Monday,23 October, 2017
Current issue | Issue 1293, (28 April - 4 May 2016)
Monday,23 October, 2017
Issue 1293, (28 April - 4 May 2016)

Ahram Weekly

Athletic investment

A sporting industries city is to be established in the Suez Canal Special Economic Zone, reports Samia Fakhry

Athletic investment
Athletic investment
Al-Ahram Weekly

A sporting industries city is to be established, at a preliminary cost of LE5 billion to LE10 billion, in the Suez Canal Special Economic Zone (SCZone).

The project will be implemented under an economic regime that permits the tax-free importation of raw materials to produce goods for export to Arab and African states and to meet the needs of the Egyptian market.

The city will support 1,260 athletic activities catering to 1,200 athletic clubs and 4,200 youth centres across Egypt, as well as facilities and clubs connected to the Armed Forces, the police, Al-Azhar, and the ministries of education and higher education.

Essam Mohamed Abdullah, a professor of business management at Misr University for Science and Technology and a former deputy minister for youth and sport, is behind the sporting industries project.

He said he will soon meet with Ahmed Darwish, head of the SCZone and the governorate of Ismailiya, along with a representative from a Taiwanese company that manufactures sporting goods, to finalise plans for the project, which will produce sporting goods to international specifications.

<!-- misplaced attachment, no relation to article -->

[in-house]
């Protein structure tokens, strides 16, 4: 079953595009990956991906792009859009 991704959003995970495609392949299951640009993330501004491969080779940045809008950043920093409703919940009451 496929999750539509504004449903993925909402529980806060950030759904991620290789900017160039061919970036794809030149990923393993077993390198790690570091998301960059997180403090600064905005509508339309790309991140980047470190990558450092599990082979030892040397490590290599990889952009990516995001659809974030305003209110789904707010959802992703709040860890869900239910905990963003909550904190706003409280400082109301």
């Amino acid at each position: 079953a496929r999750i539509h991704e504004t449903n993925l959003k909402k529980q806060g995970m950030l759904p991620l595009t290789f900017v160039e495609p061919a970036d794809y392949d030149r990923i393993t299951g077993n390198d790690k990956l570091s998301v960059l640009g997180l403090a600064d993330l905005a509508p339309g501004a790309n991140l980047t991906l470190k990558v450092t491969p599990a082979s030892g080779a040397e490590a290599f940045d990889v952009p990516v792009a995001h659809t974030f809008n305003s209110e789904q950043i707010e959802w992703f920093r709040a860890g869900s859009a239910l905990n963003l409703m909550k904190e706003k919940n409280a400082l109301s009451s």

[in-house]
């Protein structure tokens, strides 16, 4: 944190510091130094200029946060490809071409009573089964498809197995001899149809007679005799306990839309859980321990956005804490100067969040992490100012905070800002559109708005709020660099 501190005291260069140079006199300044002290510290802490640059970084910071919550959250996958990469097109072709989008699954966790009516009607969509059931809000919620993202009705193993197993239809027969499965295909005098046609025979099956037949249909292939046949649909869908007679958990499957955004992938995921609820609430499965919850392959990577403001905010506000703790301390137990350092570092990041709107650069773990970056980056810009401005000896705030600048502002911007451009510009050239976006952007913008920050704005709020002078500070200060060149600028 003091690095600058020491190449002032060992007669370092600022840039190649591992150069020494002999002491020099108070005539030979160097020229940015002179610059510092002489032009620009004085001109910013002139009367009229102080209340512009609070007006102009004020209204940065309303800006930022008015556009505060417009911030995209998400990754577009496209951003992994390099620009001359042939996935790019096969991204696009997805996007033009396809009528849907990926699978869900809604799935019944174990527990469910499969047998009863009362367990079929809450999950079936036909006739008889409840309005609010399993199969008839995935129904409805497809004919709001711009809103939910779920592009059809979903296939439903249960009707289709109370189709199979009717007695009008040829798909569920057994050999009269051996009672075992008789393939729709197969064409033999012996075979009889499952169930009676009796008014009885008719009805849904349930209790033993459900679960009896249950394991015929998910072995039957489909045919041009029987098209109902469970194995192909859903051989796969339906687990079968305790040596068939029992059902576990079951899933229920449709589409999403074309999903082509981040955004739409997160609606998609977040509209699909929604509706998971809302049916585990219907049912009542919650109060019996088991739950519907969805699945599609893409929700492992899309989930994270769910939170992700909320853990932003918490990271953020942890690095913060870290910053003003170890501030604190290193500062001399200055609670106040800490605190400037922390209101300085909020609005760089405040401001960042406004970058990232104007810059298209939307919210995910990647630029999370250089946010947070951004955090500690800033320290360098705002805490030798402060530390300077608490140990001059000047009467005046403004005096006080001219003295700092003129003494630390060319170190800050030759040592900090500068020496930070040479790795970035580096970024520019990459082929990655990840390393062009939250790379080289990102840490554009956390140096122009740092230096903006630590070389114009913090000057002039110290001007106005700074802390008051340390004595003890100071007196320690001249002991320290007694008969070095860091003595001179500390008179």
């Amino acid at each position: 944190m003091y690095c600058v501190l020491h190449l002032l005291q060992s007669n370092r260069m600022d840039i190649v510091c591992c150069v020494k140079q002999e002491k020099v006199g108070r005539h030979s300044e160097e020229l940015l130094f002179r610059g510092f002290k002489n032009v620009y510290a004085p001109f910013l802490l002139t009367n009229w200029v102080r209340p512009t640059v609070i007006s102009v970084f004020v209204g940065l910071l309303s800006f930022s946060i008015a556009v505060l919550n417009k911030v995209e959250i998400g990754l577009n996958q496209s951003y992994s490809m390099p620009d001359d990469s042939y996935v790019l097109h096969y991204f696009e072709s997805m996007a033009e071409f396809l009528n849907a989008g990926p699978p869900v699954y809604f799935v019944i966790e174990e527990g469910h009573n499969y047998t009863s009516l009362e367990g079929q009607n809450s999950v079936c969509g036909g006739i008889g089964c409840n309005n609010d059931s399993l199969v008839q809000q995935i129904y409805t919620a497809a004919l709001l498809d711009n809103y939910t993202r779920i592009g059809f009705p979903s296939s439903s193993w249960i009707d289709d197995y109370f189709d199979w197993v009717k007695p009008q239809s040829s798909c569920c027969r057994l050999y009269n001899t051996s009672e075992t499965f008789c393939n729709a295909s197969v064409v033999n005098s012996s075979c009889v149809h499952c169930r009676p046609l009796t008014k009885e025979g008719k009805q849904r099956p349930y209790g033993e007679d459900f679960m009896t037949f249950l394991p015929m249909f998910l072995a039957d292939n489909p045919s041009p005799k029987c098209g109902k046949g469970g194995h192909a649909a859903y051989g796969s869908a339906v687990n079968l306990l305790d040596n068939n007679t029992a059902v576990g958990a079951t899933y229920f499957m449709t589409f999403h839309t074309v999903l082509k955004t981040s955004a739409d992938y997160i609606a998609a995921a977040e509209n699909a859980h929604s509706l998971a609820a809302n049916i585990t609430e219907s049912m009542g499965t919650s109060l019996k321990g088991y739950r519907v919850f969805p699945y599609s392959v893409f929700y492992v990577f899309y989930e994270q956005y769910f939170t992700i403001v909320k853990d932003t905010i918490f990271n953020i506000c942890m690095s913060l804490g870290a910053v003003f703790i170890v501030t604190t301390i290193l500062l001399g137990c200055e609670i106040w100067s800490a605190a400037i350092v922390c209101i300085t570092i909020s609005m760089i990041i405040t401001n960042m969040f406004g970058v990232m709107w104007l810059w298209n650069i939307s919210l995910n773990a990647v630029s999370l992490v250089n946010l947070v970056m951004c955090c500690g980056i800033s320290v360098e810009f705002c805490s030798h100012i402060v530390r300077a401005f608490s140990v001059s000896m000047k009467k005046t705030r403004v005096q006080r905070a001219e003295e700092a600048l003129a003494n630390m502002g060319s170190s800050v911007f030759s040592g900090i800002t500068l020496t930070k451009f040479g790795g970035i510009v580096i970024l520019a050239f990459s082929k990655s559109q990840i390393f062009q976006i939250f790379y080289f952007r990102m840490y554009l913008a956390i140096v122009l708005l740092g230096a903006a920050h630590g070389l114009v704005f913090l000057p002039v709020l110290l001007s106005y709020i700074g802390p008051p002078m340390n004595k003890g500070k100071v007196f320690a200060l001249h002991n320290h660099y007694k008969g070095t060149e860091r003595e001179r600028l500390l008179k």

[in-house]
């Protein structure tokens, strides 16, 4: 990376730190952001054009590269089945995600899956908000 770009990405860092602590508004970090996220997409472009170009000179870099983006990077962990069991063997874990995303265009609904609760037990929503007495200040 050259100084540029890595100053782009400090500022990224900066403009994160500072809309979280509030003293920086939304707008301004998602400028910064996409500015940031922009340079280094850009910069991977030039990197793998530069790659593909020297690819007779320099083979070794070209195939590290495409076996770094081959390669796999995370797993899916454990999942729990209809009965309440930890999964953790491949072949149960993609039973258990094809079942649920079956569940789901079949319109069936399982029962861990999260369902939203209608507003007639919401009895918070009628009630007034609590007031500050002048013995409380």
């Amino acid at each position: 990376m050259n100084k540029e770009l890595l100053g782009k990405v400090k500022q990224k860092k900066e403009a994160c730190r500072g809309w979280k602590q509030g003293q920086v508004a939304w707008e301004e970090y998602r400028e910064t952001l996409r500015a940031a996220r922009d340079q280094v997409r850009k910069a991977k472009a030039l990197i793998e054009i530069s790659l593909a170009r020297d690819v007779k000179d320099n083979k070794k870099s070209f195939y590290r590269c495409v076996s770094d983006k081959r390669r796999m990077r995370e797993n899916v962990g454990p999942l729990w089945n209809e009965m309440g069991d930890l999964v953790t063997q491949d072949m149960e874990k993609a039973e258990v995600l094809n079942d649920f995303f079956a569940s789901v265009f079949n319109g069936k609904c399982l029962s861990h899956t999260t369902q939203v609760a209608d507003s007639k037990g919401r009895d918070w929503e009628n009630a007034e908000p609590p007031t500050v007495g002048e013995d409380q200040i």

After receiving approval for the project from the Ministry of Youth and Sport, he presented the project to Darwish, who in turn put the idea to the country’s political leadership.

Abdullah said that the matter has been discussed at the highest level, and the government has been persuaded to support the project, which will create thousands of new jobs.

The new city will work to attract investors from Arab states, offering them investment incentives, he said. This would allow the project to produce sporting goods for the Egyptian, Arab and African markets at competitive prices.

The project would put Egypt on the path to sporting goods production for the Arab and African markets and would employ more than 20,000 people, Abdullah said. Once the project is up and running, there are hopes it will export up to $10 million worth of goods annually to the Arab market.

Five technical schools will be established to train workers to manufacture sporting goods, and a bank will be set up to finance small sporting goods businesses. The project is also expected to invigorate intra-Arab and African trade.

Abdullah believes various stakeholders need to play a role to help complete the project. Land can be made available for investors from Egypt and abroad, he said, and various ministries will be involved in marketing the goods produced, facilitating the entry of necessary foreign labour, expertise and raw materials and marketing the products in state-owned outlets to government sporting clubs and youth centres.

Legislation would need to be passed to permit the purchase of Egyptian high-quality products that meet international specifications by private and government athletic facilities, Abdullah added.

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